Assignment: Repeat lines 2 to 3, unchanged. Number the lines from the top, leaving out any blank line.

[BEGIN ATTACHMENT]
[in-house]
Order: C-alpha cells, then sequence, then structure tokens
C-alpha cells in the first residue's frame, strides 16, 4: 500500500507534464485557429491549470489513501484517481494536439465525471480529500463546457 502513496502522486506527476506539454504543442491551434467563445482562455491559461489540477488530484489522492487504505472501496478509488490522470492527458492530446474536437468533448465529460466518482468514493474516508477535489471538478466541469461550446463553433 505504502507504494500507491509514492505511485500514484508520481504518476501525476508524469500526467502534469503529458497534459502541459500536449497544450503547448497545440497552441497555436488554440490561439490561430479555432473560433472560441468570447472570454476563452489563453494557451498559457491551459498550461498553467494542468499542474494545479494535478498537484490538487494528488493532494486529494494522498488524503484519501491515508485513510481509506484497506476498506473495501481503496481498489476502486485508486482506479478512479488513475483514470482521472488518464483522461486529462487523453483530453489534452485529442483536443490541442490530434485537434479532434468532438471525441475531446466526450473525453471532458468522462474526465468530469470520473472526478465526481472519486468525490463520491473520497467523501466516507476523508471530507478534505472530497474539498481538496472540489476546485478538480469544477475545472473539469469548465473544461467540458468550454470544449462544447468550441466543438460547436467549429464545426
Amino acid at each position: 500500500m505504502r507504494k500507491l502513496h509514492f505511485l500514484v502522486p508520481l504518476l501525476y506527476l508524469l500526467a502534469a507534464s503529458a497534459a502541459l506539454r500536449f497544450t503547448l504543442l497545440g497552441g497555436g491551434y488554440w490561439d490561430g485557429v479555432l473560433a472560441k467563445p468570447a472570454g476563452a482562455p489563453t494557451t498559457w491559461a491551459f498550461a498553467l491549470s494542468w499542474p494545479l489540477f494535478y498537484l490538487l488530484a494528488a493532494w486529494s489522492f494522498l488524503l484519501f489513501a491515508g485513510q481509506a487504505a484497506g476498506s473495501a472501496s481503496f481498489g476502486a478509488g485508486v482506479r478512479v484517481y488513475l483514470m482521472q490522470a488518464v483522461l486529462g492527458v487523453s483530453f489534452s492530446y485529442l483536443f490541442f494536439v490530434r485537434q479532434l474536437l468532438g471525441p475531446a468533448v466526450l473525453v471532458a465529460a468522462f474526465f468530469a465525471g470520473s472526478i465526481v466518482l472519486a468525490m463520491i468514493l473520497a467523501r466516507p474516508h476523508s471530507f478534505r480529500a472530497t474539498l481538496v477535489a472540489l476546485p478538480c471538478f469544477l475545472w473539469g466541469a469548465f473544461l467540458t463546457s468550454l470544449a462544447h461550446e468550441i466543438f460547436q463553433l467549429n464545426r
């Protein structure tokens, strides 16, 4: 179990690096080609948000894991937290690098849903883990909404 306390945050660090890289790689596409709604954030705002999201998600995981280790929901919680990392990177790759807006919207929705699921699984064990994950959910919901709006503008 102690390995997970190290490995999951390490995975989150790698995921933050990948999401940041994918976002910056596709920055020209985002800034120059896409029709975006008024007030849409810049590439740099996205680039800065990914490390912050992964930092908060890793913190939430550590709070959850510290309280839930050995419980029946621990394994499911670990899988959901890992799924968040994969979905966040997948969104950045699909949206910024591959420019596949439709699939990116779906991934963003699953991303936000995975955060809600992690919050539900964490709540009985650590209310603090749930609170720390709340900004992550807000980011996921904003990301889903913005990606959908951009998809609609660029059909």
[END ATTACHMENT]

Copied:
Order: C-alpha cells, then sequence, then structure tokens
C-alpha cells in the first residue's frame, strides 16, 4: 500500500507534464485557429491549470489513501484517481494536439465525471480529500463546457 502513496502522486506527476506539454504543442491551434467563445482562455491559461489540477488530484489522492487504505472501496478509488490522470492527458492530446474536437468533448465529460466518482468514493474516508477535489471538478466541469461550446463553433 505504502507504494500507491509514492505511485500514484508520481504518476501525476508524469500526467502534469503529458497534459502541459500536449497544450503547448497545440497552441497555436488554440490561439490561430479555432473560433472560441468570447472570454476563452489563453494557451498559457491551459498550461498553467494542468499542474494545479494535478498537484490538487494528488493532494486529494494522498488524503484519501491515508485513510481509506484497506476498506473495501481503496481498489476502486485508486482506479478512479488513475483514470482521472488518464483522461486529462487523453483530453489534452485529442483536443490541442490530434485537434479532434468532438471525441475531446466526450473525453471532458468522462474526465468530469470520473472526478465526481472519486468525490463520491473520497467523501466516507476523508471530507478534505472530497474539498481538496472540489476546485478538480469544477475545472473539469469548465473544461467540458468550454470544449462544447468550441466543438460547436467549429464545426